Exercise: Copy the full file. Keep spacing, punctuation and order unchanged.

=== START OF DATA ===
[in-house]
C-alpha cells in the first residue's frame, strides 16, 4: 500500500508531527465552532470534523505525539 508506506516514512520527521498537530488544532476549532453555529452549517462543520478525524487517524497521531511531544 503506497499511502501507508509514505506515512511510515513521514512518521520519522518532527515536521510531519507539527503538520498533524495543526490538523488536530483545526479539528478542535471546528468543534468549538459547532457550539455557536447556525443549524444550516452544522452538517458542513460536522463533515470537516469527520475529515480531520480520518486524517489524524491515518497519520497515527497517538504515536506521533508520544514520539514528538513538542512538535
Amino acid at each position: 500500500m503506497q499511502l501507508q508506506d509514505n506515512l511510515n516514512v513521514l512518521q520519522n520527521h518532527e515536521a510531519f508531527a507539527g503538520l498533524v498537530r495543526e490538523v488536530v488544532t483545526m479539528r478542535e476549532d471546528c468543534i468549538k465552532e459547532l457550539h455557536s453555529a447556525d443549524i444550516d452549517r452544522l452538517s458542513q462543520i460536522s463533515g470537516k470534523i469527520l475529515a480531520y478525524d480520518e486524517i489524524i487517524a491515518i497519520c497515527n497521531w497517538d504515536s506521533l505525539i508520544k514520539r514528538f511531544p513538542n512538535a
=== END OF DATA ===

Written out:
[in-house]
C-alpha cells in the first residue's frame, strides 16, 4: 500500500508531527465552532470534523505525539 508506506516514512520527521498537530488544532476549532453555529452549517462543520478525524487517524497521531511531544 503506497499511502501507508509514505506515512511510515513521514512518521520519522518532527515536521510531519507539527503538520498533524495543526490538523488536530483545526479539528478542535471546528468543534468549538459547532457550539455557536447556525443549524444550516452544522452538517458542513460536522463533515470537516469527520475529515480531520480520518486524517489524524491515518497519520497515527497517538504515536506521533508520544514520539514528538513538542512538535
Amino acid at each position: 500500500m503506497q499511502l501507508q508506506d509514505n506515512l511510515n516514512v513521514l512518521q520519522n520527521h518532527e515536521a510531519f508531527a507539527g503538520l498533524v498537530r495543526e490538523v488536530v488544532t483545526m479539528r478542535e476549532d471546528c468543534i468549538k465552532e459547532l457550539h455557536s453555529a447556525d443549524i444550516d452549517r452544522l452538517s458542513q462543520i460536522s463533515g470537516k470534523i469527520l475529515a480531520y478525524d480520518e486524517i489524524i487517524a491515518i497519520c497515527n497521531w497517538d504515536s506521533l505525539i508520544k514520539r514528538f511531544p513538542n512538535a